“Would you talk to our leadership program?”

WOL for the organization

WOL for the organization

I’ll admit to being surprised at being asked. One reason is that I have an aversion to most management programs - talent management, performance management, innovation management. Also, I never expected the Human Resources department of a large global firm to link Working Out Loud with leadership. But they did.

Introducing Working Out Loud via HR and executive development presented a new opportunity. My talk included some of the usual things:

Then I focused on the more senior managers in the room. How would they “contribute to people in their organizations to deepen the relationship"? Why should they?

I started with the universal gifts of appreciation and recognition. And since the firm already had an enterprise social network, each contribution could be visible and ripple through the organization. Coming from an executive, a simple “Follow” can signal I see you and be meaningful. A Like can mean I recognize your work. I described how an “Ask Me Anything” demonstrates openness and accessibility. How a comment shows their interest in listening and a willingness to engage. Small steps to get started.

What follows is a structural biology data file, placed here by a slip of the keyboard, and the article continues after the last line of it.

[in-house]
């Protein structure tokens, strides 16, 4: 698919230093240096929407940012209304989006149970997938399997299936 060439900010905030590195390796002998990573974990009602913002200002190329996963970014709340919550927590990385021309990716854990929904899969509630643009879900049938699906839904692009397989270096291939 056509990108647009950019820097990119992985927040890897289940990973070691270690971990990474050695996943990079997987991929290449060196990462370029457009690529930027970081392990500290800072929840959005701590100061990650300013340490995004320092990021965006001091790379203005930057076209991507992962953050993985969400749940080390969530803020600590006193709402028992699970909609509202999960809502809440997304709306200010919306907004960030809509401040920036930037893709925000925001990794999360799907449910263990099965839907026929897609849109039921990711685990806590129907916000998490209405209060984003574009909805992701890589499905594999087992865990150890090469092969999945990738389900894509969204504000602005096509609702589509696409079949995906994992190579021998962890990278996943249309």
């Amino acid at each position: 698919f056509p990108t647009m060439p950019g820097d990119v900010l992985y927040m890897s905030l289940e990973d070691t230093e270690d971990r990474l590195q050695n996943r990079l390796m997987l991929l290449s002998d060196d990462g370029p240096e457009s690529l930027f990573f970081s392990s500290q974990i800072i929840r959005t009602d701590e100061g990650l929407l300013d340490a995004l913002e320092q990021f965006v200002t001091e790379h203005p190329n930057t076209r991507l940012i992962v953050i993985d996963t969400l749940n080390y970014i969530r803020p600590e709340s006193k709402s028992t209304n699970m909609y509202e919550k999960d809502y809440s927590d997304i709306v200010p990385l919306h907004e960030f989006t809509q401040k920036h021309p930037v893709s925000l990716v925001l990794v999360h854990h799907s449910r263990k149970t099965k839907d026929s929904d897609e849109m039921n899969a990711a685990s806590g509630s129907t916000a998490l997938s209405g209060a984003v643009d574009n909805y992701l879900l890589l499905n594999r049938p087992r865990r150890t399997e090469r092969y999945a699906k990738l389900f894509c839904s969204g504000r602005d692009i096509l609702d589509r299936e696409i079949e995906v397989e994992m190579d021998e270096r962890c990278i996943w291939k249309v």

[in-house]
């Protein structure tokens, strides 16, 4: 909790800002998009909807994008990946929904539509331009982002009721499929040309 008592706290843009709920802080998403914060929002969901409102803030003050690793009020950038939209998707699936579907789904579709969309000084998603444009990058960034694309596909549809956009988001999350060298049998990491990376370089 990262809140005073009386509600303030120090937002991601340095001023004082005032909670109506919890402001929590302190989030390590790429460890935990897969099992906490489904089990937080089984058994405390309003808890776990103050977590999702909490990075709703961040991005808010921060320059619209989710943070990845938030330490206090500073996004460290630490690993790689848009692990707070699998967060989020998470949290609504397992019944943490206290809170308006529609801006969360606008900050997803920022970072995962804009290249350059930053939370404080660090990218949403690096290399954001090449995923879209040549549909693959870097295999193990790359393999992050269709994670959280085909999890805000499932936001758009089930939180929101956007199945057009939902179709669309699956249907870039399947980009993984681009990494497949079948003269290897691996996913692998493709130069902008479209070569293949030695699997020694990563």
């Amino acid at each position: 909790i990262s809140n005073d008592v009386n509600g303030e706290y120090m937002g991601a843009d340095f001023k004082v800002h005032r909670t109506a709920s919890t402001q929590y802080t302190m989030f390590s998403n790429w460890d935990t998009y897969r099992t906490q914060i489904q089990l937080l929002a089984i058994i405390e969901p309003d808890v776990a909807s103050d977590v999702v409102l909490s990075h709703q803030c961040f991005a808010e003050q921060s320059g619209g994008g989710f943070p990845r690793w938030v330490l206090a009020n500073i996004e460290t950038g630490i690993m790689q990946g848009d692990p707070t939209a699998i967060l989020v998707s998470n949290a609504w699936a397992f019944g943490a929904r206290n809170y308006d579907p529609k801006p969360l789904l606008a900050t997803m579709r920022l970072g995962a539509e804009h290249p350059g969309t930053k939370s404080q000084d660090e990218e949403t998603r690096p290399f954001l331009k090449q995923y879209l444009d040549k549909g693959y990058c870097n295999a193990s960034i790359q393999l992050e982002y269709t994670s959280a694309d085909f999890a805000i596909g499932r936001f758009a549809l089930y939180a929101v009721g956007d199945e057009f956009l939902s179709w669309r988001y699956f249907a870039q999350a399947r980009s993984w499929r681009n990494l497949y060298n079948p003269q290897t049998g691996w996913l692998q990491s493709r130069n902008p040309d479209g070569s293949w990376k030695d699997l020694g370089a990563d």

I showed them how they could do these simple things in 15 minutes a week.

After the talk, one of the executives came up to me and told me that, when he would ask for questions after a talk in front of a big audience, his people were afraid to speak up. He wanted to change that.

He saw how things could be different if people knew it was safe to be open and curious. He wanted and needed an organization where people could share knowledge, solve problems, and innovate without waiting for instructions from the boss. He understood that he could lead by example and model the behaviors he wanted to see.

To make a difference, though, he would need to take a step and develop the habit of working out loud so others would follow, and so he could lead more effectively.